• Nation-wide investment in public transport has have been far higher over the past decade, and flowers and trees now grow on NZ's (very) few motorway systems. Auckland's buses are still empty. There is no work to travel to, no rush hour to negotiate, and Queen St is being dug up again. Car imports have been banned, and the average age of cars is twenty years and rising. Petrol taxes are now set at $3 per litre to help pay for public transport and the MPs' Superannuation Fund. Mike Ward is the Minister for Transport.
  • New Zealand would have focused economic policy on local production, not acceded any further into the WTO system, and reinstuted protectionism on local industry. Sue Bradford is the Minister for Trade. Import licensing has been reintroduced (making the holders of these licenses fabulously wealthy), and families in Porirua no longer able to buy cheap imported bedding, clothing and appliances are now making underwear out of their curtains and boiling up rocks to make soup. There is no internet because nobody can afford the locally-assembled computers, and (since they've all been assembled at the Sheltered Workshops) they don't work anyway.
  • New Zealand's distribution of income would be moving solidly in a more egalitarian direction, with no one earning over $20,000pa except for civil servants and MPs. Everyone else has been made equally poor, and everyone is equally miserable. Blam Blam Blam reissues "There is No Depression in New Zealand" in a limited edition, with free packets of soma for the first 1,000 buyers.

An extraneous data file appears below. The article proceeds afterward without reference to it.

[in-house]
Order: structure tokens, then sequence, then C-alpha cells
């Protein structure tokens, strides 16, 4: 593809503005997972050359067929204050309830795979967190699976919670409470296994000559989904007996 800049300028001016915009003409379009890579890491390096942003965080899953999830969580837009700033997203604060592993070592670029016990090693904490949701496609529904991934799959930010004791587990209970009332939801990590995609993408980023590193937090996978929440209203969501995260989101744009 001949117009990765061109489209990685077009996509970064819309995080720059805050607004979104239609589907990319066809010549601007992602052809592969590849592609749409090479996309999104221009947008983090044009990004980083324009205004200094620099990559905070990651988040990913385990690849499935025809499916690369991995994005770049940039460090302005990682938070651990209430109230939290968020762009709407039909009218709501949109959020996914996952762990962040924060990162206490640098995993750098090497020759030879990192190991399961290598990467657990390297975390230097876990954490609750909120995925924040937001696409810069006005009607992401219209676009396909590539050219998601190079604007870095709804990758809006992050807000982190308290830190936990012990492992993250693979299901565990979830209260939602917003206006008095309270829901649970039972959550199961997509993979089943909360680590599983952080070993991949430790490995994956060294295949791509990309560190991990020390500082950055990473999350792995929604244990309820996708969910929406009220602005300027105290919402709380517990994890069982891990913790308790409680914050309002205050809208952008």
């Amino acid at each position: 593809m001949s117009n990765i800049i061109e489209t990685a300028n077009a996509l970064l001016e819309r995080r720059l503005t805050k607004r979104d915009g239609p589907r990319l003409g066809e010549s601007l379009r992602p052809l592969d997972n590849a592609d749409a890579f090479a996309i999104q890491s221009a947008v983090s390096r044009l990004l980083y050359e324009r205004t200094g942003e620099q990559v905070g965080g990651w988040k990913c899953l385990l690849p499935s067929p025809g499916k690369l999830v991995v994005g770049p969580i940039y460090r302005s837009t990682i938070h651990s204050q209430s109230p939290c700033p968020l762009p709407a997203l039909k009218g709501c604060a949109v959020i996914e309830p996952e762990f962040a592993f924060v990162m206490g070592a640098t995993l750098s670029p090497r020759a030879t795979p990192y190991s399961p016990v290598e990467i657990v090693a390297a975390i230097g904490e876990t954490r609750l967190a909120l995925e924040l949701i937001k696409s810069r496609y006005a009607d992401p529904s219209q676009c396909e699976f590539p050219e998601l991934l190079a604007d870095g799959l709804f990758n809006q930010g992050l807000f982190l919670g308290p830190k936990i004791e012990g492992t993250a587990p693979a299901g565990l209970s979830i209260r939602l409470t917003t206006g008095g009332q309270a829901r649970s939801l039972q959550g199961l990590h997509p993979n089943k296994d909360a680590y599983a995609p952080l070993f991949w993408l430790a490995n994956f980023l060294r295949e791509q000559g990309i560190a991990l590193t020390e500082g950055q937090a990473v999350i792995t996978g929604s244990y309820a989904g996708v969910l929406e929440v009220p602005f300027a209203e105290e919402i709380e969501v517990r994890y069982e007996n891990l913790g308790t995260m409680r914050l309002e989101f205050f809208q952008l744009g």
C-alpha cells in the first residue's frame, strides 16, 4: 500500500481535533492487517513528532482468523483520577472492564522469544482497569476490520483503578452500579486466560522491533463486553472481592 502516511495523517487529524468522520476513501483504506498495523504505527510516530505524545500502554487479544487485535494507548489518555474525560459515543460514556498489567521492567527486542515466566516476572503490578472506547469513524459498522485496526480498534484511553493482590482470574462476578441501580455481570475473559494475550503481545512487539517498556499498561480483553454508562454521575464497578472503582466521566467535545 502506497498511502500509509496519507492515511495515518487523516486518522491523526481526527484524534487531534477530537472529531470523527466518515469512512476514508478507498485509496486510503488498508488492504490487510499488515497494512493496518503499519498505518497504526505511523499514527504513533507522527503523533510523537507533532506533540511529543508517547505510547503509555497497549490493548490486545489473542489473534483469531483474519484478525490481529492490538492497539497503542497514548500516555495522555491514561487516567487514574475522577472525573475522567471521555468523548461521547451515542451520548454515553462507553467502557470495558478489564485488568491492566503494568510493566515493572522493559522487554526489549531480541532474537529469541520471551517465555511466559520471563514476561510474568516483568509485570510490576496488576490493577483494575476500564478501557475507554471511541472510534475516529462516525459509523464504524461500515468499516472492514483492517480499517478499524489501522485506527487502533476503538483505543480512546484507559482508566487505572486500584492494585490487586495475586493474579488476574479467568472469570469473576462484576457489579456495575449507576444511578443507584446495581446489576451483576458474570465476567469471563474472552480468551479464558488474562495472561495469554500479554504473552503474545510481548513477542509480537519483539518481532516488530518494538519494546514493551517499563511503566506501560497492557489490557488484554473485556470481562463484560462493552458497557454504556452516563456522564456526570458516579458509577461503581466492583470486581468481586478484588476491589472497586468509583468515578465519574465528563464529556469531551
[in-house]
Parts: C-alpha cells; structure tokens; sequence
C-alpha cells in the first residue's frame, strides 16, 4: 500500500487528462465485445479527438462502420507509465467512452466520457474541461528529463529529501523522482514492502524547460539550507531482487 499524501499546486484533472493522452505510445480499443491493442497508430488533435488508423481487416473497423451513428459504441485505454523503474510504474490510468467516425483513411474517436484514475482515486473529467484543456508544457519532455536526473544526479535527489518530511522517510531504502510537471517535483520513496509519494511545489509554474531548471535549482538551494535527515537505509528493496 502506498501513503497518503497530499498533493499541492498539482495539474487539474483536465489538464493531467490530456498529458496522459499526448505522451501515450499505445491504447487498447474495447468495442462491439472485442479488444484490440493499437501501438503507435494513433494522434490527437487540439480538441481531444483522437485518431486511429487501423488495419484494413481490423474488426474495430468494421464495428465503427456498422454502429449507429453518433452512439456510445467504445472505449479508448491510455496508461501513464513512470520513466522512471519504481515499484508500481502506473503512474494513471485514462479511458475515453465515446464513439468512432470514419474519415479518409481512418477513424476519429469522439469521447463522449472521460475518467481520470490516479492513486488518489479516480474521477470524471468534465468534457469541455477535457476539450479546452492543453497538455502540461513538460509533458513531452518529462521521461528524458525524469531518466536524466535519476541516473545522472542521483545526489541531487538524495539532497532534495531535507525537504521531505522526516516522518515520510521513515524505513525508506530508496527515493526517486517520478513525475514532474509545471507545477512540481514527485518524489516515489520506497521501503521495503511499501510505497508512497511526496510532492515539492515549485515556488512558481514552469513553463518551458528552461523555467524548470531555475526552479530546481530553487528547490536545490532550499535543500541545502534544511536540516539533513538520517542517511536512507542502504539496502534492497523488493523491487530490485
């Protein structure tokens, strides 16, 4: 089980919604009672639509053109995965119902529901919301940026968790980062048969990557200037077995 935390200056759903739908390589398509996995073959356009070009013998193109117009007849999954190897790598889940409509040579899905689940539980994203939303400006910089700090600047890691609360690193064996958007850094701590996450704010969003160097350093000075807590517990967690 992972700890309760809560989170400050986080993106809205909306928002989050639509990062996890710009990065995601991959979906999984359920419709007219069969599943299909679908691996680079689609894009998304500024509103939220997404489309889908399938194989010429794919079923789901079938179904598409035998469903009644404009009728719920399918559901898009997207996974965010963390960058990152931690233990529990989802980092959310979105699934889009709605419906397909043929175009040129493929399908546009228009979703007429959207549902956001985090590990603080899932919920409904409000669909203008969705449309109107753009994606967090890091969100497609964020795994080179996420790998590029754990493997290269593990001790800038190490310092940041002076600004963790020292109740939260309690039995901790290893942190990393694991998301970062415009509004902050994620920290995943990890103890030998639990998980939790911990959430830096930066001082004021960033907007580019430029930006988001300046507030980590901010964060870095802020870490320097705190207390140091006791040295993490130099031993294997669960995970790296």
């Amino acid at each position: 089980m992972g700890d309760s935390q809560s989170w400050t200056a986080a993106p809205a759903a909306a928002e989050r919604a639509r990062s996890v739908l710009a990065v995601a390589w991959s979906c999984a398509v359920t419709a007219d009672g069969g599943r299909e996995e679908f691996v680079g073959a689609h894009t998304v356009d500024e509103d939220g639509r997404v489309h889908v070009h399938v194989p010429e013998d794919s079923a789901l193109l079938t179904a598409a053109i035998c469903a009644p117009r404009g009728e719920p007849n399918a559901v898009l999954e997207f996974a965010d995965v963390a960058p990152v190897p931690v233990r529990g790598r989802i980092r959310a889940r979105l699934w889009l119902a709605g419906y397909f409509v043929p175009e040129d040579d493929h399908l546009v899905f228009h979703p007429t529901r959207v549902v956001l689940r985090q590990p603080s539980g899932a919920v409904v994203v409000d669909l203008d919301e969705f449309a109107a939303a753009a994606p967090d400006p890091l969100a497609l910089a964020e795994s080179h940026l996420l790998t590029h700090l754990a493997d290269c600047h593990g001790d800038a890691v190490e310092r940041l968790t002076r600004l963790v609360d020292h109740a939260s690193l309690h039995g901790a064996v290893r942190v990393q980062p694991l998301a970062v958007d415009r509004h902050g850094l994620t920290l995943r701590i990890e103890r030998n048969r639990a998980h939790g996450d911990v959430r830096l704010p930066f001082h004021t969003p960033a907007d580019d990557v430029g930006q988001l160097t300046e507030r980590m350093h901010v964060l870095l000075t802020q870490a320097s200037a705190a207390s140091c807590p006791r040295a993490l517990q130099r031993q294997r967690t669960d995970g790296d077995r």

• Public spending would be at around 42-44% of GDP, around $17bn a year higher than it is today. Interest rates are at 20% and climbing, but still no-one is buying the dollar...
  • The country has been renamed the People's Republic of Aotearoa, the Treaty relationship has been put into a modern, bicultural context, and Co-Prime Minister Turia (head of the new Upper House, called the Council of United National Tribes) has just "negotiated" a co-management deal with Fonterra whereby tribal leaders will receive each year's dairy payout to redistribute as they see fit. Farmers are shooting and burying their sheep and cattle.
  • Immigration is no longer a problem, and the only flights now are outbound. Without a political platform, Winston Peters retires from politics and buys a corner dairy.


  1. He is such a prick really, why isn't he in the Alliance? Answer- because he actually wants to do these things, and Labour is his vehicle. However for now, he is the wrong side of the political cycle.

    Of course presumably he forgot full state funding for incumbent political parties, a prohibition on third party funding of political campaigns and the like to.